Realities of the past

In the Victorian times, very few women participated in sports activities. In contrast, men had dominated the sports world. For instance, in Canada, men’s athletic clubs were very successful. These clubs thrived in Toronto as well as in Montreal. The involvement of men in sports club led to the formation of National Sports Association. The government played a substantial role to systematize the rules and regulation of sports leagues and competitions.

It is important to note that the formation of the National Sports Association did not do anything significant to promote women in sports. It seemed that the Victorian era maintained the legacy of philosophy about women about their mental and physical frailty. Consequently, these clubs did not welcome women to take part in sports. In addition, there was a small number of sports clubs for women. Nonetheless, the year 1858 saw the formation of the Montreal Ladies Archery Club.

While women did not participate in most of the sporting activities, the government had organized some recreational and frivolous opportunities for affluent families. Women from the rich families participated in ice boating, skating, toboggan, and sleigh parties in the winter season. Similarly, Foxhunting, horseback riding, fishing, picnics, boating, and croquet were some of the leisure activities for women in the summer season. Some females tried skating on hockey rinks as well as roller-skating covered with the floor made of wood.

Victorian woman is playing

Likewise, the National Sports Association organized a number of athletic competitions but then again, very few women partook in them. The popular sporting events for women in the 1870s were pedestrianism and walking matches. In 1879, in one match, two female opponents walked 40 kilometers around a fine pathway in a hall in Montréal. Miss Jessie Anderson was the winner who had finished the distance in five hours and twenty-two minutes.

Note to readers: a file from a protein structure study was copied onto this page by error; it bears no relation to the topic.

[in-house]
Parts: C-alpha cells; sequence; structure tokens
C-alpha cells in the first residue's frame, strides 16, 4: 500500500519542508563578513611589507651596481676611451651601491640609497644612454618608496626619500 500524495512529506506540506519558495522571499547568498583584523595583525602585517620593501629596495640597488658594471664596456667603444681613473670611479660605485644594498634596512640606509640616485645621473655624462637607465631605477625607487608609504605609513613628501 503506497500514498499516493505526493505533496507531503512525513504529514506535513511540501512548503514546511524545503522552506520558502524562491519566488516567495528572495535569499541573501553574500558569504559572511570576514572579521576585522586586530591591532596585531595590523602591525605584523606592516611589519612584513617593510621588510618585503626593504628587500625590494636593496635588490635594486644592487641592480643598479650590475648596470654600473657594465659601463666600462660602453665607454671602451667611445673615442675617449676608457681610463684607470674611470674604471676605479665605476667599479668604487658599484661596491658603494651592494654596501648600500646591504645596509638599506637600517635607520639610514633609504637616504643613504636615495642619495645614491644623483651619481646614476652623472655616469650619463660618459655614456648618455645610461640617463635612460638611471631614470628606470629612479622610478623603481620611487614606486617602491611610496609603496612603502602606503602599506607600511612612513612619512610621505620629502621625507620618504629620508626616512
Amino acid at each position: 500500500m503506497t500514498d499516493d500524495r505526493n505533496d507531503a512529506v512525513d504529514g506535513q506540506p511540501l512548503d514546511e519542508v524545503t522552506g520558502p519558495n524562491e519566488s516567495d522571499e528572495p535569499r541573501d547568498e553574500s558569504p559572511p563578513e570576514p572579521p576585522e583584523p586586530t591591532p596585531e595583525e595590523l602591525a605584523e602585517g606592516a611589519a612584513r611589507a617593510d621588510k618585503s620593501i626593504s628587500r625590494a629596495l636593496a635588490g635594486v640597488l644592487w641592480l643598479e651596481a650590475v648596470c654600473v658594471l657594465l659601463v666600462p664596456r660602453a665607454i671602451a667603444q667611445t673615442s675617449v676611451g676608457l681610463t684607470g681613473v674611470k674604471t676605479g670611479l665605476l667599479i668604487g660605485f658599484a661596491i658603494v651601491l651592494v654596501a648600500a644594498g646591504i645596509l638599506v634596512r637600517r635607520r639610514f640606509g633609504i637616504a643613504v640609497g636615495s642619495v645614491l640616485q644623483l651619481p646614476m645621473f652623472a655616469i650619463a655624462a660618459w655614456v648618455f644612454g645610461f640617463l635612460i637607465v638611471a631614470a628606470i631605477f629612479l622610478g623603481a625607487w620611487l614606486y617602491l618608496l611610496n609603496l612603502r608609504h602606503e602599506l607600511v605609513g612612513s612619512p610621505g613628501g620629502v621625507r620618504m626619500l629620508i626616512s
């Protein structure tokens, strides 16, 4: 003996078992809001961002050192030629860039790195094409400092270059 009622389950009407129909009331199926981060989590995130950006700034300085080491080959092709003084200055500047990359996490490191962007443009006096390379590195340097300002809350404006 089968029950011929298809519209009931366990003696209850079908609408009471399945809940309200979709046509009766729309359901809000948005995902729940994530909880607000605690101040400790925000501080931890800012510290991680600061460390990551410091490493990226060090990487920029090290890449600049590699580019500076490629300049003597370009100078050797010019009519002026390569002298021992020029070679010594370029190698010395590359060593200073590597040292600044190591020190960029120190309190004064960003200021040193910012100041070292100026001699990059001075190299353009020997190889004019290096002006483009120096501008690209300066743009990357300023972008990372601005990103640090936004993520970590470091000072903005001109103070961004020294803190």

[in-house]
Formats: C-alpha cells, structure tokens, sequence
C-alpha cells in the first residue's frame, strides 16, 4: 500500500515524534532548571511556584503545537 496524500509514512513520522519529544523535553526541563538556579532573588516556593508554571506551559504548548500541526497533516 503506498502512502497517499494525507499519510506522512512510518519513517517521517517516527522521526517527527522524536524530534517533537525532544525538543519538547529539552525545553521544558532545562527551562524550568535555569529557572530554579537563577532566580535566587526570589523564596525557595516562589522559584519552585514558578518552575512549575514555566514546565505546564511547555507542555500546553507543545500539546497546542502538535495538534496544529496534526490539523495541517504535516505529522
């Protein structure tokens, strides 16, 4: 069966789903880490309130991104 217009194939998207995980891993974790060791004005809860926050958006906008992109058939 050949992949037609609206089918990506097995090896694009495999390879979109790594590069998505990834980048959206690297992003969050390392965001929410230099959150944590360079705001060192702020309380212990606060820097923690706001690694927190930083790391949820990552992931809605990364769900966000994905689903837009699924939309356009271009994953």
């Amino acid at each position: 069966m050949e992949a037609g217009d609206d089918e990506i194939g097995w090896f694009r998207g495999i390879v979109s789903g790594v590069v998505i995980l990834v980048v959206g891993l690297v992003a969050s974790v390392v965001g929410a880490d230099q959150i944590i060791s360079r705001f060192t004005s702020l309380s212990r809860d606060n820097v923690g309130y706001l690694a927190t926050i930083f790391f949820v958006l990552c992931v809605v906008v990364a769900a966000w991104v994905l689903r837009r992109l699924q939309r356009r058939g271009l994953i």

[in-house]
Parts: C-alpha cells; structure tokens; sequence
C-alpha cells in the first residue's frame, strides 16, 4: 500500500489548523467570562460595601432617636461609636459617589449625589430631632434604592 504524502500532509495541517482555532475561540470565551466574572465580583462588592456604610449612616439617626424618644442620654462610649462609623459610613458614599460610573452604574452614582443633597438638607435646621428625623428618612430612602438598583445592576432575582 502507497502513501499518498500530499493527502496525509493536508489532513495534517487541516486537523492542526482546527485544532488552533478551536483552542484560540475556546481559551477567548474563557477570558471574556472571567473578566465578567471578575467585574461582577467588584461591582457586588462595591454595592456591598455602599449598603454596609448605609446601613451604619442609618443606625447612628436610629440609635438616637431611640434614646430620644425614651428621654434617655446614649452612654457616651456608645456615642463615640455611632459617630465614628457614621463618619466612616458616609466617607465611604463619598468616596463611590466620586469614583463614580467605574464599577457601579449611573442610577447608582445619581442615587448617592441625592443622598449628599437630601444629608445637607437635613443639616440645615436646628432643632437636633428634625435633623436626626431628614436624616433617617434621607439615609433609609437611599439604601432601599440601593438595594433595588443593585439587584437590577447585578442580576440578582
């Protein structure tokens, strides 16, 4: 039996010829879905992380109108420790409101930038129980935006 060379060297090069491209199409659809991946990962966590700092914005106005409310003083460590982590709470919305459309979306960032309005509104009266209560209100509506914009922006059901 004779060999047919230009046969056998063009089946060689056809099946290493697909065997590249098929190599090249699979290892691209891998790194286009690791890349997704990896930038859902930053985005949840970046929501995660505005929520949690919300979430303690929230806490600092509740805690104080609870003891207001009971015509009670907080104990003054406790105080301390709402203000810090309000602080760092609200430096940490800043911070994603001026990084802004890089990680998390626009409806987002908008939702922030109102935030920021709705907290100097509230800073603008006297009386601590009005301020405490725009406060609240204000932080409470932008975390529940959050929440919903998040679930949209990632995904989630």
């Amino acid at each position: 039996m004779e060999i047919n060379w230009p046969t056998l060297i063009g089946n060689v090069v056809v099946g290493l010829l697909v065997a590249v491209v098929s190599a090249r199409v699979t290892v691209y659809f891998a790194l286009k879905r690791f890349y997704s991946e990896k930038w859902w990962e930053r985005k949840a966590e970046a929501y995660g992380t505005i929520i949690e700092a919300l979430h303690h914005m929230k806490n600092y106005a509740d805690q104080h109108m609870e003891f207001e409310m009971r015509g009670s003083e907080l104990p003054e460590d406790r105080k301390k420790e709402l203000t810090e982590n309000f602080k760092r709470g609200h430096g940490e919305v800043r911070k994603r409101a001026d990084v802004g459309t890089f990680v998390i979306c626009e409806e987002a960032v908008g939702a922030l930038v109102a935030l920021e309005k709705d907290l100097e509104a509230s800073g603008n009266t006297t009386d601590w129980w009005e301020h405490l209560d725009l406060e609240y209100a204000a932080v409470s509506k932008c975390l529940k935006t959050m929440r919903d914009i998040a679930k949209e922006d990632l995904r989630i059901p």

Women also competed at the trendy water regattas, which had organized many events for Canadian girls and women. This provided many opportunities for the indigenous women, for instance, they participated in the canoe race and other similar events. The government made new reforms in sports legislation. The introduction of the new Indian Act had limited the old-fashioned activities and ceremonials. This act primarily emphasized the advocacy for Canadian sports of the European origin for indigenous people. Similarly, The Indian Act tended to restrict the participation of women in games.

However, the last quarter of the 19th century was relatively important for women. Females from the middle and upper class largely participated in sporting events such as tennis, curling, and golf. It was that time when women revolutionized the Canadian sports by forming separate clubs. In 1881, women sporting clubs in collaboration with the government organized the first annual tennis tournament for women. The event was held in Montreal and a large number of women participated in it. The government of Canada formed women’s section of the Royal Montreal Golf Club in 1892.

The year 1894 saw the formation of the first-ever women curling club in Canada. This Auxiliary Club attracted a large number of female players from all over the country. The club facilitated training and skill-building services for their female members. Moreover, the first national golf championship for women were played in 1901, which was a successful event of the year.